Goodnight Moon is a classic going-to-bed story for babies and young children written by American author Margaret Wise Brown.
The story is about a bunny's bedtime routine of saying goodnight to everything around him: the red balloon, the bunny's dollhouse, the moon, the man in the moon and so on.
Like most books for young children, it's written in simple rhyme, with lots of repetition which babies and toddlers love.
At first glance, Goodnight Moon perhaps doesn't look like a particularly special book. In fact, many parents think the illustrations by Clement Hurd look old-fashioned and even a bit dull.
But start reading it to your little one and the appeal of the book quickly becomes apparent.
For very young babies especially, the immediate appeal is the soothing rhythm of the text. The words seems to gently and quietly calm both the child and the adult reading, setting a lovely tone for going to bed. As your child gets older, he or she will also enjoy pointing out the familiar objects in the pictures and the reassuring ritual of saying goodnight to them before he says goodnight to mum and dad.
The illustrations in Goodnight Moon are simple but quite detailed which is fun for slightly older children (from about two up). Drawing their attention to things like the moon rising in the window and the time on the clock changing helps develop their powers of observation.
Goodnight Moon was written in 1947 by American author Margaret Wise Brown and was a classic bed-time story in North America for many years before it became popular in Australia.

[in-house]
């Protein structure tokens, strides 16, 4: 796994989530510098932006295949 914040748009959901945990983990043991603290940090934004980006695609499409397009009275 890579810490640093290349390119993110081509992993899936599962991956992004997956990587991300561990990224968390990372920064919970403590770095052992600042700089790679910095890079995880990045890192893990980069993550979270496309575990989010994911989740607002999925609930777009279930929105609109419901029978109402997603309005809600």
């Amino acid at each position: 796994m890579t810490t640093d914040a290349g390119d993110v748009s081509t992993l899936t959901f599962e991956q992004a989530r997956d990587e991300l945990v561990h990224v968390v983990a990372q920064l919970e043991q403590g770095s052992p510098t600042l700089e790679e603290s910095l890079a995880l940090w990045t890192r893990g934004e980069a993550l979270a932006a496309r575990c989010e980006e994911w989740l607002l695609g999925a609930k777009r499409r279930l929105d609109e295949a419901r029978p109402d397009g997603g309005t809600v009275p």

It wasn't an overnight success though. In 1953 it sold about 1,500 copies but by 1970 sales had grown to 20,000.
The book has been translated into a number of languages and in 1990 sold more than 4 million copies around the world.
Margaret Wise Brown was born on 23 May 1910 in Brooklyn, New York and was the middle of three children.
After completing high school, she studied English literature at college and went on to work as a teacher at the Bank Street Experimental School in New York City.
Margaret Wise Brown's first book for children, When the Wind Blew, was published in 1937 while she was still teaching. She went on to work as an editor at a publishing house and in total wrote well over 100 books for children.
Before Margaret Wise Brown - known as "Brownie" to her friends - began writing, most books for young children were fairy tales and fables about animals. But Brownie had a sense that children would rather read about their own lives and tested this then very new idea at the school where she taught. She encouraged children to swap stories with her and talked to them about what they wanted to read and their fears and hopes. She also brought illustrators into kindergarten classes to draw in front of the children so she could get a feel for the accuracy small minds require.
In her personal life, Brown had a ten-year relationship with an older woman who died in 1950. In 1952 she met James Stillman Rockefeller Jr at a party and they became engaged. Later that year she had emergency surgery for an ovarian cyst, recovered well but two weeks later died unexpectedly of an embolism while on a book tour in Nice. Brown's ashes were scattered at her home in Vinalhaven in Maine.